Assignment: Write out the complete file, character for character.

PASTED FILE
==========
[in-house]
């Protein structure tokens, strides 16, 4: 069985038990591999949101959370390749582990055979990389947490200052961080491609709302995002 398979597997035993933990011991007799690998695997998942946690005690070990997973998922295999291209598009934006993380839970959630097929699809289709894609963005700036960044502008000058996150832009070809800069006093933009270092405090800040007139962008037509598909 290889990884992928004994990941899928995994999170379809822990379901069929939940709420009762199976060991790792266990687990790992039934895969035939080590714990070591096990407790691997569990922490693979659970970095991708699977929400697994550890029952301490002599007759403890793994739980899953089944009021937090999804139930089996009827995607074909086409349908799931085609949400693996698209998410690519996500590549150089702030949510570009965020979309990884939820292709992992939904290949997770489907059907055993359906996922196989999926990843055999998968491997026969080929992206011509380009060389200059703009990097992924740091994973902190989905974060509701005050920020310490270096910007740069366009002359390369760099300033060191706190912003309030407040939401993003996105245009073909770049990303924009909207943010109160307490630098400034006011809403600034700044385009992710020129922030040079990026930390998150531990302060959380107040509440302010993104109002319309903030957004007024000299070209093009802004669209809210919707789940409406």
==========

[in-house]
């Protein structure tokens, strides 16, 4: 069985038990591999949101959370390749582990055979990389947490200052961080491609709302995002 398979597997035993933990011991007799690998695997998942946690005690070990997973998922295999291209598009934006993380839970959630097929699809289709894609963005700036960044502008000058996150832009070809800069006093933009270092405090800040007139962008037509598909 290889990884992928004994990941899928995994999170379809822990379901069929939940709420009762199976060991790792266990687990790992039934895969035939080590714990070591096990407790691997569990922490693979659970970095991708699977929400697994550890029952301490002599007759403890793994739980899953089944009021937090999804139930089996009827995607074909086409349908799931085609949400693996698209998410690519996500590549150089702030949510570009965020979309990884939820292709992992939904290949997770489907059907055993359906996922196989999926990843055999998968491997026969080929992206011509380009060389200059703009990097992924740091994973902190989905974060509701005050920020310490270096910007740069366009002359390369760099300033060191706190912003309030407040939401993003996105245009073909770049990303924009909207943010109160307490630098400034006011809403600034700044385009992710020129922030040079990026930390998150531990302060959380107040509440302010993104109002319309903030957004007024000299070209093009802004669209809210919707789940409406």